My three rules of investing

My three rules.jpg
For intermediaries only

A friend of mine recently described his “self-inflicted” investment experience as like being on the ocean in a storm bouncing left, right, up down… from growth to value to international to domestic… advice coming from all sides… all of it conflicting with other reasonable-sounding advice. Caught in a storm of labels, his results were terrible, and his head was spinning trying to reconcile all of the different investment styles out there. Sound familiar?

Everyone that has met me over the past 20 years that I’ve been in the financial industry knows what I think of labels when it comes to investing. Labels are your enemy, and I strongly recommend you forget as many of them as possible. Growth, value, core, small, large, balanced, international, emerging, domestic… all of these narrow your thinking and limit your opportunity. Investing is about making money with money in a risk sensible, repeatable way. That’s the only label you need remember.

Having developed this integrated, global approach over two decades of investing, there are only a few things that matter to getting a great outcome. Get these right and you can change your outcomes for the better – it’s that simple.

Buy only advantaged companies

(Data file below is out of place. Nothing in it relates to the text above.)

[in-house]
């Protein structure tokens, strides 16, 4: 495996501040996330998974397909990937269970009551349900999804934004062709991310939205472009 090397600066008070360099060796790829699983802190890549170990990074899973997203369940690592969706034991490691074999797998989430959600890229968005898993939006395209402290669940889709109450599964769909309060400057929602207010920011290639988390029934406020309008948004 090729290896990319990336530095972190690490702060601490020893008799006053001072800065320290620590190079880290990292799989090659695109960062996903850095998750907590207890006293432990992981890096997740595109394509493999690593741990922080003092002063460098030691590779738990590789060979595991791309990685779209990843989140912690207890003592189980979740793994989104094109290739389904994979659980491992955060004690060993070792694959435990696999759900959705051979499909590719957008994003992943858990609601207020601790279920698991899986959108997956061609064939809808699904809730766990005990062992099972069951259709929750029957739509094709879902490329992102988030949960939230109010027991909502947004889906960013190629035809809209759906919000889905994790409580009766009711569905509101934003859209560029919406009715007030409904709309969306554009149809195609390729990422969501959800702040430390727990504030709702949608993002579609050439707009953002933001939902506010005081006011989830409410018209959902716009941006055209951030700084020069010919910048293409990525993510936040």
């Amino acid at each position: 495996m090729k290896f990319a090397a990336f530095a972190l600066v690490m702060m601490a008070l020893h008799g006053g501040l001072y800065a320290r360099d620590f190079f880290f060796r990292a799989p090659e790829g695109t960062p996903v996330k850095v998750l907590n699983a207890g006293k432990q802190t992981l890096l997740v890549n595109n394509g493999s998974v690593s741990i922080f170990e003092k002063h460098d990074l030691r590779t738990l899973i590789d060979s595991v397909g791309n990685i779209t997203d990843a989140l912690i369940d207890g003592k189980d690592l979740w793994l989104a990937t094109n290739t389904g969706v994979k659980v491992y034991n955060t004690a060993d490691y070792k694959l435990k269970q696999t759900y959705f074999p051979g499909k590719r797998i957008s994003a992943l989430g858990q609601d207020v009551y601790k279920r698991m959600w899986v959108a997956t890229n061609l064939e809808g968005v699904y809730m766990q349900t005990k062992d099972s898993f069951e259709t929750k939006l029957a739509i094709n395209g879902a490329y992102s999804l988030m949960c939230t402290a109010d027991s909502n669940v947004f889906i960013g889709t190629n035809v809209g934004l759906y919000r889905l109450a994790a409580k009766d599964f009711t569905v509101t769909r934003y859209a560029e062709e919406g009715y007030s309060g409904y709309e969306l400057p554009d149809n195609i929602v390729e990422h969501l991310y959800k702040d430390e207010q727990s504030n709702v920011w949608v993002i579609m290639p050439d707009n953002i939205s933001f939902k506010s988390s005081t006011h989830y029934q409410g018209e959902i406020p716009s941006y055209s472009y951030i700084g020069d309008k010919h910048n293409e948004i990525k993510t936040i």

The world is very competitive and dynamic. The only way to thrive as a business over long periods of time is to have a massive advantage whether it be intellectual property, engineering know-how, scale etc. Why is this important? Compounding of returns over a long period of time is the only way to get a sustainable, repeatably strong return. Compounding like this requires investments to have an underlying advantage. Great investing is all about understanding the nature of advantage and learning to recognize it.

Pay the right price for what you buy

Every great investment ever made whether it was considered value, growth or any other label you can come up with had one thing in common: buying something for less than it was worth. You must know how to value a business, or you will fail as an investor.

Know the people involved

Businesses are living, breathing things that can change based on the decisions made by the people running them. Good decisions can enhance advantage. Bad decisions can destroy anything. You have to make sure the management team of the businesses you invest in believe the right things and will make the right decisions on behalf of shareholders.

The only other thing you have to do well is recognize risk. Not an easy thing to do, but crucial for long-term success. Many in the industry are focused on what I call “relative risk” – typically measured as some difference relative to the index. Those differences, whether they are relative volatility or relative sector weights or any other “relative” difference are a waste of your time.

If risk could be measured this way and known so easily, everyone you know would be rich. Risk doesn’t wear a nametag, walk right up to you and introduce itself. It lurks in various industries, business models, countries, actions, etc. It takes many forms, none of which can be reduced to a number. Learning to recognize risk is a key skill that investors need to master to have sustainable success. It takes time.



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